University of Florida
University of Iowa
University of Memphis
University of Miami
University of New Haven
University of North Carolina Greensboro
University of Notre Dame
University of Rhode Island
University of South Florida Sarasota-Manatee
University of Texas Austin
University of Toledo
University of Washington - Tacoma
University of Wisconsin - Madison
Washington University in St. Louis
Horowitz is an amazing guy and I had the pleasure of meeting him briefly when he signed his latest book (Indoctrination U)for me at CPAC 2007. I've read several of his books over the years, and never cease to be impressed with his energy and dedication. He correctly recognizes that a key to winning the ideological struggle against Islamo-Fascism will be fought at our universities.
Horowitz is fighting the good fight, and deserves our support.
April 18, 2007
As Europe Sinks
From a Corner post today by Andrew Stuttaford
Never comfortable with free speech, and increasingly comfortable with reviving the old blasphemy laws, the EU, it seems, is up to its old tricks again. The EU Observer has some of the details:
After six years of heated political debate, EU member states are set to agree on a common anti-racism law, under which offenders will face up to three years in jail for stirring-up racial hatred or denying acts of genocide, such as the Holocaust. One diplomat in Brussels confirmed to EU Observer that the controversial piece of law is in its final-tuning phase and is likely to gain EU blessing at a justice and interior ministers meeting in Luxembourg on Thursday (19 April). The latest draft – cited by the Reuters news agency — foresees an EU-wide jail sentence of at least one to three years for "publicly inciting to violence or hatred, directed against a group of persons or a member of such a group defined by reference to race, colour, religion, descent or national or ethnic origin."
Danish cartoonists, beware.
The same rules would also apply to people "publicly condoning, denying, or grossly trivialising crimes of genocide, crimes against humanity and war crimes" as defined by international crime courts. According to the Financial Times, such wording has been carefully chosen to only include denial of the Holocaust during the second world war, as well as the genocide in Rwanda in 1994, but would not criminalise denying mass killings of Armenians during the Ottoman empire in 1915, something that Turkey strongly opposes labelling as genocide.
Armenians will, doubtless, have to say something about that, and as for the Eastern Europeans, well....
Poland and the Baltic countries...continue to hold on to their demand that "crimes under the Stalin regime in the former Soviet Union" become part of the bill's scope. "We believe Stalinist acts of genocide should be condemned in this document. It would put them on an equal footing with Nazi crimes in an international forum," an Estonian diplomat was cited as saying by the Polish daily Rzeczpospolita.
Holocaust denial is idiotic, it's cruel, and it's malign, but it should not be illegal. If it is to be illegal, however, there can be no possible excuse for banning denial of that slaughter whilst permitting denial of Stalinist genocide (such as that in the Ukraine in the early 1930s, for example), the butchering of the Armenians, or for that matter, some of the other great horrors that litter human history.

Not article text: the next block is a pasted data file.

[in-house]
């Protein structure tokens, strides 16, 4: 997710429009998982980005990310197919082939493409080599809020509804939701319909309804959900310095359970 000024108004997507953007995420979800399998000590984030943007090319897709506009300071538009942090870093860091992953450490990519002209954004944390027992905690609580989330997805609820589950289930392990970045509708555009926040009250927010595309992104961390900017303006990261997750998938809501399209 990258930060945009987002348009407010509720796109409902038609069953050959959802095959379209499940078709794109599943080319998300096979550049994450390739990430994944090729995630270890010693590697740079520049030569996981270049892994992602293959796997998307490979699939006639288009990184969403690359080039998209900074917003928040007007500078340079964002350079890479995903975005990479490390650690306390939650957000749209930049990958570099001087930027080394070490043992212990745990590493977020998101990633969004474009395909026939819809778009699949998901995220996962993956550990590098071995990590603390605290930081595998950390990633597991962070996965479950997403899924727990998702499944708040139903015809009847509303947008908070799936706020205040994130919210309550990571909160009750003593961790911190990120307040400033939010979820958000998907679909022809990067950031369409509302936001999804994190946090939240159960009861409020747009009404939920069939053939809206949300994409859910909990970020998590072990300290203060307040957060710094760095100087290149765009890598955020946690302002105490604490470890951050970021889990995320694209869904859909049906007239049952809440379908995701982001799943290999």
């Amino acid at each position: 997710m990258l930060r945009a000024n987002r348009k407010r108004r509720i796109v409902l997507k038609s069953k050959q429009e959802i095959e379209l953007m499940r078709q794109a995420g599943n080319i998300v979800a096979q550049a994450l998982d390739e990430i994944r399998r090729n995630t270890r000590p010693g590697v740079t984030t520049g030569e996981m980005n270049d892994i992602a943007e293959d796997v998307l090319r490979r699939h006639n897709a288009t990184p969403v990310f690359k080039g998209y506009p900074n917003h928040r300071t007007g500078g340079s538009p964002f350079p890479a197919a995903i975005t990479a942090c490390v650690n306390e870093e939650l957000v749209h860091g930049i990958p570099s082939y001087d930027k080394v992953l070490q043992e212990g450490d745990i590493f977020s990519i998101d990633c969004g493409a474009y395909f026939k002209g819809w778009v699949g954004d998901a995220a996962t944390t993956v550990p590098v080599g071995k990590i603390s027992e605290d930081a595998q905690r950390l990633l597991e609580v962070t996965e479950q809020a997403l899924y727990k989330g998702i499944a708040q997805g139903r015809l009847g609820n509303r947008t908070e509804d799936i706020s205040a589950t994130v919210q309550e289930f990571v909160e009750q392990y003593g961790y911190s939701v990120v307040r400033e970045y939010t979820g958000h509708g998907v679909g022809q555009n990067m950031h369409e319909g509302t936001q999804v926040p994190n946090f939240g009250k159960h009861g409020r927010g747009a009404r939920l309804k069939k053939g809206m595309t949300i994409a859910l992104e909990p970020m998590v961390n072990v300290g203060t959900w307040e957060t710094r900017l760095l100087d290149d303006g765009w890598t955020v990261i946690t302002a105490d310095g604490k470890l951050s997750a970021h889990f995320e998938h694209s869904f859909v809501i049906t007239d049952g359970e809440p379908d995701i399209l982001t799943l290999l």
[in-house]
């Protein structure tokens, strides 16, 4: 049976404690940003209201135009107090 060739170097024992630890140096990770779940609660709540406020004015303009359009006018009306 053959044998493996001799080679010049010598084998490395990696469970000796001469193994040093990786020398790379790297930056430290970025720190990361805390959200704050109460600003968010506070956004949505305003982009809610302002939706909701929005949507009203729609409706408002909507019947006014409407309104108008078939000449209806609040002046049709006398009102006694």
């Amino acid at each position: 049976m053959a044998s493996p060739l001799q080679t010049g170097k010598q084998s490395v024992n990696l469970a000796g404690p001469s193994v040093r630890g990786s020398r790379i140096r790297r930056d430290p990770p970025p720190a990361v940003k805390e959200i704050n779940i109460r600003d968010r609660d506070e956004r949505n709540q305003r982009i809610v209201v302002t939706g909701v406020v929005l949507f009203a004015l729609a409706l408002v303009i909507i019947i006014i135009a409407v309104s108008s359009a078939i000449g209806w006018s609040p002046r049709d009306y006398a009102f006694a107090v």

Irshad Manji - A Type of Muslim We Need
Last week at the end of my last book review I mentioned that I was now reading Robert Spencer's The Truth About Muhammed, and that when I was finished I'd review it here on Redhunter.
Last weekend I heard Irshad Manji interviewed by Monika Crowley on her radio show. I'd heard of Manji before, but didn't know much about her.
Irshad Manji is a Muslim woman who has decided that her religion needs serious reform. The title of her book says it all: The Trouble with Islam Today: A Muslim's Call for Reform in Her Faith . The title of her website is also revealing: "Muslim Refusenik"
What impressed me most about Manji during the interview was when she said that moderates were part of the problem with Islam. Wow, I thought, you won't find that said out loud at any Washington DC dinner parties. But it's true. And we're at the point where the truth needs to be spoken about Islam, and spoken with all the PC restrictions gone.
The reason I'm posting this is that with all that's been said about Islam on the right these days it's important not to demonize the religion. Yes the religion is in serious need of reform. No it's not an "evil religion" or anything like that (Note: As a Christian, I believe Islam is a false religion. I could hardly think otherwise and call myself a Christian. But that does not mean it is evil or should be otherwise demonized).
I haven't read Manji's book yet, and don't know any details about her call for reform. But I will put her book on my "to read" list and at some point will pick it up and post a review.
Btw, here's the difference between a Muslim moderate and a reformer, and why the former are part of the problem:
An act of terror is committed by a group which says it is acting in the name of Islam
- The moderate Muslim condemns the act in no uncertain terms but then says that Islam has nothing do do with it. He says that the terrorist group hijacked Islam or misinterpreted it.